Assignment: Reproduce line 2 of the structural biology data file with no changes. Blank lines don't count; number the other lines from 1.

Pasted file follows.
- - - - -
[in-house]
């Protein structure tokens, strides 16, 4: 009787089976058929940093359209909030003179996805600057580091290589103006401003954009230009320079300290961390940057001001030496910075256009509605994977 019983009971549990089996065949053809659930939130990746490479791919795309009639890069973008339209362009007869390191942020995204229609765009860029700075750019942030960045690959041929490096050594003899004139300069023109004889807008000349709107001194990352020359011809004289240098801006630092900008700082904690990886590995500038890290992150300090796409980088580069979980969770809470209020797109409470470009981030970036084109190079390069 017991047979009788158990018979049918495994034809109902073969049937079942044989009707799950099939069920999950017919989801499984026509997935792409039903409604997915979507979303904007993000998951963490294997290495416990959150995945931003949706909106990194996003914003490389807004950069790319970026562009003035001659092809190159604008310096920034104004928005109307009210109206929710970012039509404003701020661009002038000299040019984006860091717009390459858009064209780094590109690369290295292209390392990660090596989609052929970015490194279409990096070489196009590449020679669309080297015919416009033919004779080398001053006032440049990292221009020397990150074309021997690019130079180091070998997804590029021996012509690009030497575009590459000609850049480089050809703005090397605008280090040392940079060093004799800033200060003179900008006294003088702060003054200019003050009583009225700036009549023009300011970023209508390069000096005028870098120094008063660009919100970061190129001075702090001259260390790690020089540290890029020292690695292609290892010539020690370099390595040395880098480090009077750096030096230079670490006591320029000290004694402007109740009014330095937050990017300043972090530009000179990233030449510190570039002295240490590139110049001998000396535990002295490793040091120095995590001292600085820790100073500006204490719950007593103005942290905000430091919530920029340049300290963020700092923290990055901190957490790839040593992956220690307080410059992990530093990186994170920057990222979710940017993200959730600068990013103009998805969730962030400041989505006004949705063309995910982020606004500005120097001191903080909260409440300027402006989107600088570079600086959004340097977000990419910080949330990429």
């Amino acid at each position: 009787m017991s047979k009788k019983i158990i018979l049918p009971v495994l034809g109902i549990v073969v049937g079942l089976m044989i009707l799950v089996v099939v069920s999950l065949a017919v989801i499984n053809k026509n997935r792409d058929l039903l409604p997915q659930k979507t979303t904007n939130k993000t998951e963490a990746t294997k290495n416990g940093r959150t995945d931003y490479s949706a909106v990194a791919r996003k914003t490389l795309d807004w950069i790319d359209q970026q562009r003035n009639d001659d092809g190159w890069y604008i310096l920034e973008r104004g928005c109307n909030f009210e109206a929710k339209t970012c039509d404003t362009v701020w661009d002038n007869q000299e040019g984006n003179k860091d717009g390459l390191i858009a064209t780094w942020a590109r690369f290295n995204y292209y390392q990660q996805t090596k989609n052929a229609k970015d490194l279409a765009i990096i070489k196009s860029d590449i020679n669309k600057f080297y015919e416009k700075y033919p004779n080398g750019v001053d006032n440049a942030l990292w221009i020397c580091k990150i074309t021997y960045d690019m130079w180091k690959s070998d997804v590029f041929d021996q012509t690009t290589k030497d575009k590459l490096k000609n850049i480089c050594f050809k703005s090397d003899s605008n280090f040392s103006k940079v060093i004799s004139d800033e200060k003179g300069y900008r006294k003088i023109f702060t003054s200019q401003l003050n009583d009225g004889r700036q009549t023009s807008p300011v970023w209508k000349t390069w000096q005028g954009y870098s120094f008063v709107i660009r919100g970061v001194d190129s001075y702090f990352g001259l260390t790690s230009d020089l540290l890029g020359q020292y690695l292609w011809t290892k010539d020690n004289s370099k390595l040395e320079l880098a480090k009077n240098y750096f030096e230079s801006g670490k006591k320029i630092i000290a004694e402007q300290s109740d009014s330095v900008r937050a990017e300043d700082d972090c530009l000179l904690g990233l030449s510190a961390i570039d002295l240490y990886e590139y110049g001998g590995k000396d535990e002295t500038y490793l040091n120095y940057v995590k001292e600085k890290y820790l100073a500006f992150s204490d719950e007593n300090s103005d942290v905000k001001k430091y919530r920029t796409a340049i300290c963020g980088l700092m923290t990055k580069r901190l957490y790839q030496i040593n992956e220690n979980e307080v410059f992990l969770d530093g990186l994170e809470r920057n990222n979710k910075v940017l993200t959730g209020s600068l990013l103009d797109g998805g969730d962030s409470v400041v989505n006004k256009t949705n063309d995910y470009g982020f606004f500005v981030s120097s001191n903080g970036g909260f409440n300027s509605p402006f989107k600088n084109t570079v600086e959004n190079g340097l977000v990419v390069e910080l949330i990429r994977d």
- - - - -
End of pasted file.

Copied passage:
């Protein structure tokens, strides 16, 4: 009787089976058929940093359209909030003179996805600057580091290589103006401003954009230009320079300290961390940057001001030496910075256009509605994977 019983009971549990089996065949053809659930939130990746490479791919795309009639890069973008339209362009007869390191942020995204229609765009860029700075750019942030960045690959041929490096050594003899004139300069023109004889807008000349709107001194990352020359011809004289240098801006630092900008700082904690990886590995500038890290992150300090796409980088580069979980969770809470209020797109409470470009981030970036084109190079390069 017991047979009788158990018979049918495994034809109902073969049937079942044989009707799950099939069920999950017919989801499984026509997935792409039903409604997915979507979303904007993000998951963490294997290495416990959150995945931003949706909106990194996003914003490389807004950069790319970026562009003035001659092809190159604008310096920034104004928005109307009210109206929710970012039509404003701020661009002038000299040019984006860091717009390459858009064209780094590109690369290295292209390392990660090596989609052929970015490194279409990096070489196009590449020679669309080297015919416009033919004779080398001053006032440049990292221009020397990150074309021997690019130079180091070998997804590029021996012509690009030497575009590459000609850049480089050809703005090397605008280090040392940079060093004799800033200060003179900008006294003088702060003054200019003050009583009225700036009549023009300011970023209508390069000096005028870098120094008063660009919100970061190129001075702090001259260390790690020089540290890029020292690695292609290892010539020690370099390595040395880098480090009077750096030096230079670490006591320029000290004694402007109740009014330095937050990017300043972090530009000179990233030449510190570039002295240490590139110049001998000396535990002295490793040091120095995590001292600085820790100073500006204490719950007593103005942290905000430091919530920029340049300290963020700092923290990055901190957490790839040593992956220690307080410059992990530093990186994170920057990222979710940017993200959730600068990013103009998805969730962030400041989505006004949705063309995910982020606004500005120097001191903080909260409440300027402006989107600088570079600086959004340097977000990419910080949330990429």